Get the wiggles out: Sometimes we just need to move our bodies. Not only does it get our blood pumping, but it can be a great mood balancer, too. Try a one-minute dance break or challenge your child to 15 jumping jacks. I love these these ideas for releasing kids’ energy while staying indoors.

Write (or color) it out: One of my sons loves processing life through hand-drawn comics. His brother loves drawing and watercolor painting. I’m a writer, so I gravitate toward words to help me process my life and take care of myself. Consider giving older kids a journal to write in — or provide a drawing pad to younger children. Dedicating time (We’re going to spend 10 minutes taking a break to draw or write!) and space — like the kitchen table — shows kids that getting our thoughts and feelings out matters. I find that providing prompts (When your brother knocked down your tower, how did that make you feel? What was the happiest part of your day?) helps them stay focused. Freewriting and drawing without any constraints is a wonderful form of self-care, too — for kids and grown-ups alike.

Take a break: Simply asking, Do you need to take a break? Or saying, Let’s take a break!, when I notice a child having a hard time has done wonders. (I’m always trying to channel Mom Tiger.) I make sure not to shame and we try to normalize taking breaks as a way to keep ourselves healthy. Having a designated break spot to go to is helpful. And as they get older, the goal is that they’ll be able to name when they need to take a break. Consider making this mindfulness jar and timer for your child to use.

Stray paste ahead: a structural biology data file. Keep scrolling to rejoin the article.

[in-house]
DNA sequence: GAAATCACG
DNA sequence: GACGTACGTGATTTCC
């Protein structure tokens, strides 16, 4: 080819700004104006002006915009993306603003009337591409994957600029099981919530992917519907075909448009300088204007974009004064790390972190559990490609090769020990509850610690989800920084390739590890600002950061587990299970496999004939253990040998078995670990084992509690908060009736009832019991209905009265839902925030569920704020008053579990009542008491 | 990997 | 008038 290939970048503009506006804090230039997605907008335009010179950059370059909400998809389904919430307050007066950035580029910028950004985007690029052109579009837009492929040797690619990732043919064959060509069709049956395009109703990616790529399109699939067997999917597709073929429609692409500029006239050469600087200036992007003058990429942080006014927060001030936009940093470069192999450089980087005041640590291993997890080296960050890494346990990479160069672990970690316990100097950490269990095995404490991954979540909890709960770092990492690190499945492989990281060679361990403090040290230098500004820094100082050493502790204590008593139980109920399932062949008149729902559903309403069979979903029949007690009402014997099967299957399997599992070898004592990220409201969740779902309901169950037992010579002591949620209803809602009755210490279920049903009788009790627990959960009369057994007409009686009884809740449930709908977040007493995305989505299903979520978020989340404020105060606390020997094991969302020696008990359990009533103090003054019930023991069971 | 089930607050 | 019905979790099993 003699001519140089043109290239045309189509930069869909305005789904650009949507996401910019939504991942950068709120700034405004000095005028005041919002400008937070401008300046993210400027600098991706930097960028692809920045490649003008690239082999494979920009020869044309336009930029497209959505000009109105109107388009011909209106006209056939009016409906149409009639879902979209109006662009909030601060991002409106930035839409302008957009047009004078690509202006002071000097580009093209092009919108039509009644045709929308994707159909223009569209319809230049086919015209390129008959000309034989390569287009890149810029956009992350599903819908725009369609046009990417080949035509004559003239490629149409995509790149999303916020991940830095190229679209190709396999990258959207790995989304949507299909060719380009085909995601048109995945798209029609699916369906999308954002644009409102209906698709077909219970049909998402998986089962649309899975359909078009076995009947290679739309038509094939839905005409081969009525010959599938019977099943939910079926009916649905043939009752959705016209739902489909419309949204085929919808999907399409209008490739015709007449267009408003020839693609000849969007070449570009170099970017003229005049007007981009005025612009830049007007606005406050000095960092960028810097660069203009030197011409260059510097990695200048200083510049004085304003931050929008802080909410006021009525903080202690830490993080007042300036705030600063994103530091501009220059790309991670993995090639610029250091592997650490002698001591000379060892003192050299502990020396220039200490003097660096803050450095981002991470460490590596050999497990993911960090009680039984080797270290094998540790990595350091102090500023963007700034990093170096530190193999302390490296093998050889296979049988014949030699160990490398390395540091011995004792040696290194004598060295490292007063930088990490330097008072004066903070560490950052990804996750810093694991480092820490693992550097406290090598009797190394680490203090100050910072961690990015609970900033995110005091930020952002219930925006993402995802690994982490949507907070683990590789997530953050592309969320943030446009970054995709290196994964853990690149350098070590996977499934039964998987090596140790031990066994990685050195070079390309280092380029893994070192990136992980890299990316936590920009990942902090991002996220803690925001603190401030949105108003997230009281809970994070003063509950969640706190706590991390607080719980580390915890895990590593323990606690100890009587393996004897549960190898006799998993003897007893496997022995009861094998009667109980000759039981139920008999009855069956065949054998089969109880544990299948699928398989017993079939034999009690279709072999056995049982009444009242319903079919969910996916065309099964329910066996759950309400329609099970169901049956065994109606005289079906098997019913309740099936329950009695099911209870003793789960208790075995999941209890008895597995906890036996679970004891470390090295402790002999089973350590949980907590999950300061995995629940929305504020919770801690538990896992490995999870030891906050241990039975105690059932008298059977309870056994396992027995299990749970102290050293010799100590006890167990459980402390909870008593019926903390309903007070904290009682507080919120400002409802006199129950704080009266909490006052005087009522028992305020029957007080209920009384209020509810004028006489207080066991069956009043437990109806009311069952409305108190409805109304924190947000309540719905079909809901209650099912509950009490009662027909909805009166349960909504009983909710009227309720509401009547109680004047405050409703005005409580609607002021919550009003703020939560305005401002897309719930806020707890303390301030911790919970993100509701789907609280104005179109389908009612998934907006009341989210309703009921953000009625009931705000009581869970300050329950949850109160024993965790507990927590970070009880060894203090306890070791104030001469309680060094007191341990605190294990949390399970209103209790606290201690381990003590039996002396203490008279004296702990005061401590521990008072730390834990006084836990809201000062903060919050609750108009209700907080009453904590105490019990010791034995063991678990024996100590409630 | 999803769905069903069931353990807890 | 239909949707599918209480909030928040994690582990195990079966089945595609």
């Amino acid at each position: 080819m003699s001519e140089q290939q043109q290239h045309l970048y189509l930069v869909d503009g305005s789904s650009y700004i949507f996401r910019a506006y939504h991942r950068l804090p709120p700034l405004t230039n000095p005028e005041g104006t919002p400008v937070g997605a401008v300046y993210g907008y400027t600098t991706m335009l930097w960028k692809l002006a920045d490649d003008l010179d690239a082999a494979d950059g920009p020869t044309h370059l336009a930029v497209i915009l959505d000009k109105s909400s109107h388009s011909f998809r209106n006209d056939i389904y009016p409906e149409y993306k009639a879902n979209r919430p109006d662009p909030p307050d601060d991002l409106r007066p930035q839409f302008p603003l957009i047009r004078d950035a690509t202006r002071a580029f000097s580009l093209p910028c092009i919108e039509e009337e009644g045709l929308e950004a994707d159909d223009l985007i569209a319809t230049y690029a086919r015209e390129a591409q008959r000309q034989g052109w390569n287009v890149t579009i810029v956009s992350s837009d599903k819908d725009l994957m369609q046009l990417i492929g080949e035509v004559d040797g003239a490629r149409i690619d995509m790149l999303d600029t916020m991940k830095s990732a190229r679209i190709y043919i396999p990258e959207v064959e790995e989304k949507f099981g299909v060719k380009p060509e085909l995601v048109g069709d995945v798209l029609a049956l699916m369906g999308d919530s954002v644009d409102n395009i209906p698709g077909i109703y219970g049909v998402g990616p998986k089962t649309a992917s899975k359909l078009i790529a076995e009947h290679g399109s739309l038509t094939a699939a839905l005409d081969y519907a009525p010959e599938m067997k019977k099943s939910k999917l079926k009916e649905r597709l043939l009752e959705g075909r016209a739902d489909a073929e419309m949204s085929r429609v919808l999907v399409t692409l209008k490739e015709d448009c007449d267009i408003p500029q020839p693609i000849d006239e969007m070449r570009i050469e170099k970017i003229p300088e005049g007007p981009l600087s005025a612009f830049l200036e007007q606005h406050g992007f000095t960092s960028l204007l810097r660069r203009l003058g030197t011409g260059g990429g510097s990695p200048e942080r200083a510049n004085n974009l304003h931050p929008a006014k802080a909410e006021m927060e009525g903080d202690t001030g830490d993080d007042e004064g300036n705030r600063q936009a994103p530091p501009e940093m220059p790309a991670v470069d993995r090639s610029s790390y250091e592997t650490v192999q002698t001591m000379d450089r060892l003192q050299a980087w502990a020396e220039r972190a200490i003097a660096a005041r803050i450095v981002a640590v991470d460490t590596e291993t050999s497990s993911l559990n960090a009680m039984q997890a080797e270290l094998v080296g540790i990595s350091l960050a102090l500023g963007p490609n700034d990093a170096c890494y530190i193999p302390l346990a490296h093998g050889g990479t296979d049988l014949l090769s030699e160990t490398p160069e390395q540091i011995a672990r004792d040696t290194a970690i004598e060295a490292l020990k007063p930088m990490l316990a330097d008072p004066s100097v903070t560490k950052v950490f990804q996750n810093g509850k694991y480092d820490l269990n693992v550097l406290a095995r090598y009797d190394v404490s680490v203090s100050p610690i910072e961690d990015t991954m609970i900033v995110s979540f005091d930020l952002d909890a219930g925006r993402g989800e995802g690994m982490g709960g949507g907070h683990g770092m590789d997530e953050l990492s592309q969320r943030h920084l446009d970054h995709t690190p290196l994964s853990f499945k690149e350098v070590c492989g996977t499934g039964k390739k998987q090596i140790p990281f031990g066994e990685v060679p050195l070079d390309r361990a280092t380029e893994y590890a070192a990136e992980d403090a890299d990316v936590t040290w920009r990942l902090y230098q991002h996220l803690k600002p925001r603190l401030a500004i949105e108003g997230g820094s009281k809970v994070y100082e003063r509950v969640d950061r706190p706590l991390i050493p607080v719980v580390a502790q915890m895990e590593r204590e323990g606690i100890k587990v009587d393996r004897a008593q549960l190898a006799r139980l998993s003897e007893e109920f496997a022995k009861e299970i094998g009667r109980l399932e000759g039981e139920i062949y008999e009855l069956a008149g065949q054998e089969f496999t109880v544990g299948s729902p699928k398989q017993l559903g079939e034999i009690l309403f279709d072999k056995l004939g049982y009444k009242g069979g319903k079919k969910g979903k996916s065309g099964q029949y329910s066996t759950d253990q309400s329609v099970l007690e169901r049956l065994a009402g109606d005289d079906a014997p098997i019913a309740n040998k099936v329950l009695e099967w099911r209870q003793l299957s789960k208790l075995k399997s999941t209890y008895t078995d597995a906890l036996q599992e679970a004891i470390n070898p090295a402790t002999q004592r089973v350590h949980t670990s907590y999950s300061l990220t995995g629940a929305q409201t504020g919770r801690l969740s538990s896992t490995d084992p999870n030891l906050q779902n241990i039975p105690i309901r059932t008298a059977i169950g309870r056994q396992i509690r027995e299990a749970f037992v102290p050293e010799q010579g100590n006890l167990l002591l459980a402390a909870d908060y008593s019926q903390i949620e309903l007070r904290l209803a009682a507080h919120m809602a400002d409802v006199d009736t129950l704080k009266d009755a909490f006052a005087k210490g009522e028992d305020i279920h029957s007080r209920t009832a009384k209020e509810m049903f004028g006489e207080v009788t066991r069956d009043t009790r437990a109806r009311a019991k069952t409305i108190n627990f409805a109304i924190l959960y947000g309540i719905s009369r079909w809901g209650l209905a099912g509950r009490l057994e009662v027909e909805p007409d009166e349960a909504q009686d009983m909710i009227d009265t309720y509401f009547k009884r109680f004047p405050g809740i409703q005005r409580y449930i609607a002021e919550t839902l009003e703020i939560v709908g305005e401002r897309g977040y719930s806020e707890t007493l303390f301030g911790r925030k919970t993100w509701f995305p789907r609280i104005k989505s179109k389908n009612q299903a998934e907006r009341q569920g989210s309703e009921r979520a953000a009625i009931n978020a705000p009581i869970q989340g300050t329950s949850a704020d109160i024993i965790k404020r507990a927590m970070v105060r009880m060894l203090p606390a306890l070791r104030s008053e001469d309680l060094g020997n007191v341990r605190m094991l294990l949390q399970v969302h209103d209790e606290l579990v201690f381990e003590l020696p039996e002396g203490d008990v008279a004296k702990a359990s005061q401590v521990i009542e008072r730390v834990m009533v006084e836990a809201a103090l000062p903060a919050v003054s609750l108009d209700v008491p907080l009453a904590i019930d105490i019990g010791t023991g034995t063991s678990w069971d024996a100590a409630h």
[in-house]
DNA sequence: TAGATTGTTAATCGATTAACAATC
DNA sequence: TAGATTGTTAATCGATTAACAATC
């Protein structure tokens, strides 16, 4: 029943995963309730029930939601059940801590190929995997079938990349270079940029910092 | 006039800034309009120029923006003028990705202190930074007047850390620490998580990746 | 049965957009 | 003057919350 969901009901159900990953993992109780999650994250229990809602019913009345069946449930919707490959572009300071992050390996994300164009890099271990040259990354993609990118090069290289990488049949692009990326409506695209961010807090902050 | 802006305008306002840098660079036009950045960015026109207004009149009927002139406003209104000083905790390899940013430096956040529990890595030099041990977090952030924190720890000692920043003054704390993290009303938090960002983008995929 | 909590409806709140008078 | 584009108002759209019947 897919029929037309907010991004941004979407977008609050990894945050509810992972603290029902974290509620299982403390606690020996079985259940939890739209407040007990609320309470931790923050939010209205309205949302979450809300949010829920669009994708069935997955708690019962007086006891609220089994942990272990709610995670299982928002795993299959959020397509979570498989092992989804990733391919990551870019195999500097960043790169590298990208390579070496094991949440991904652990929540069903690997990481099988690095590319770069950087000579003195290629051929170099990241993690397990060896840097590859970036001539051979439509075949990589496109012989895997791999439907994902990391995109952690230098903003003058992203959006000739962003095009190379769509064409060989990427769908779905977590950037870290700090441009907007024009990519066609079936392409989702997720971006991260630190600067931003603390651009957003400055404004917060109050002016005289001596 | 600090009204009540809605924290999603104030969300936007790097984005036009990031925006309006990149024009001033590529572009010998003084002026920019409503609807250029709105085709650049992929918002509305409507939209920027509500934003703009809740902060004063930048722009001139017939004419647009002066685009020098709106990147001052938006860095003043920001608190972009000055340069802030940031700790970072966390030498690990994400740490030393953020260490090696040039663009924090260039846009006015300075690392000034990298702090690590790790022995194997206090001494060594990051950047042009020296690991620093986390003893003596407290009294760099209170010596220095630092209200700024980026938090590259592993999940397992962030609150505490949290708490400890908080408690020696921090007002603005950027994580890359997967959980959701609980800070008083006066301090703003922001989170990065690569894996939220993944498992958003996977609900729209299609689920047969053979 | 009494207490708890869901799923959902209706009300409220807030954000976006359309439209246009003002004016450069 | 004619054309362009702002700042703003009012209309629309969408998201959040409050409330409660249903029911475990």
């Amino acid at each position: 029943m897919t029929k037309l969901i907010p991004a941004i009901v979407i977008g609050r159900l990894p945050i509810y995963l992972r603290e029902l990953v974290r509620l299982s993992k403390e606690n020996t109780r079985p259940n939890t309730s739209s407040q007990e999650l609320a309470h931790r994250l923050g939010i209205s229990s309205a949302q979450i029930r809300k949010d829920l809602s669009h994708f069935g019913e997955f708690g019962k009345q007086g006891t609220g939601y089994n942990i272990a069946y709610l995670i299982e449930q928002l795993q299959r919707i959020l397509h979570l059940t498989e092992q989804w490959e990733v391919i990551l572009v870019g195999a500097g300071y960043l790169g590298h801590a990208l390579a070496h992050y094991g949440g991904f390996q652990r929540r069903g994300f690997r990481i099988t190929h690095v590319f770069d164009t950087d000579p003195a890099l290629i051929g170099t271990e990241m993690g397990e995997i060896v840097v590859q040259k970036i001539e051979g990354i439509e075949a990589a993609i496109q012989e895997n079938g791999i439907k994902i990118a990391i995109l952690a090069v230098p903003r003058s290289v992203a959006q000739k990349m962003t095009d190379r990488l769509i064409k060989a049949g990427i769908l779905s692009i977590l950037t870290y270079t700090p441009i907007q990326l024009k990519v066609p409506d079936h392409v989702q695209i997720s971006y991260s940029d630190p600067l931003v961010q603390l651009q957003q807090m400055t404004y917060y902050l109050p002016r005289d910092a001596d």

Have a healthy snack: I find myself a bit on edge when I’m hungry — so why do I often forget my kids are the same way? We try to opt for grab-and-go snacks that have protein (cheese sticks, nuts, greek yogurt, hard-boiled eggs, or crackers with peanut butter). Help your child think about how emotions look and feel with this activity that doubles as a healthy snack!

Get clean: It’s amazing how an impromptu bath can provide rest for young and old alike. Depending on their age, they may like extra bubbles, a bath bomb, bath crayons or paints, or extra toys. My youngest loves playing with cups and bubbles in the tub, while my older elementary-age kids love to reset with a hot shower. Caring for your body is important! (This DIY creature made out of a sponge makes a fun bath buddy!)

Try affirmations: Breathe in and breathe out a positive phrase or empowering mantra. When your child breathes in, have them repeat something like: I am creative and kind. On their exhale, they can say, I can make good decisions. Have them repeat this a few times. If a child is feeling anxious about going to school, create an easy phrase they can silently recite as they breathe in and out, like Learning is fun; my parents will pick me up soon. Older children can brainstorm their own self-care affirmations to memorize — or perhaps write on a sticky note and place somewhere where they can take a break to read it, like on a bathroom mirror or bedroom door.
Equipping kids with self-care strategies is empowering them to be mindful of their emotional, mental, and physical health.

source:https://www.pbs.org/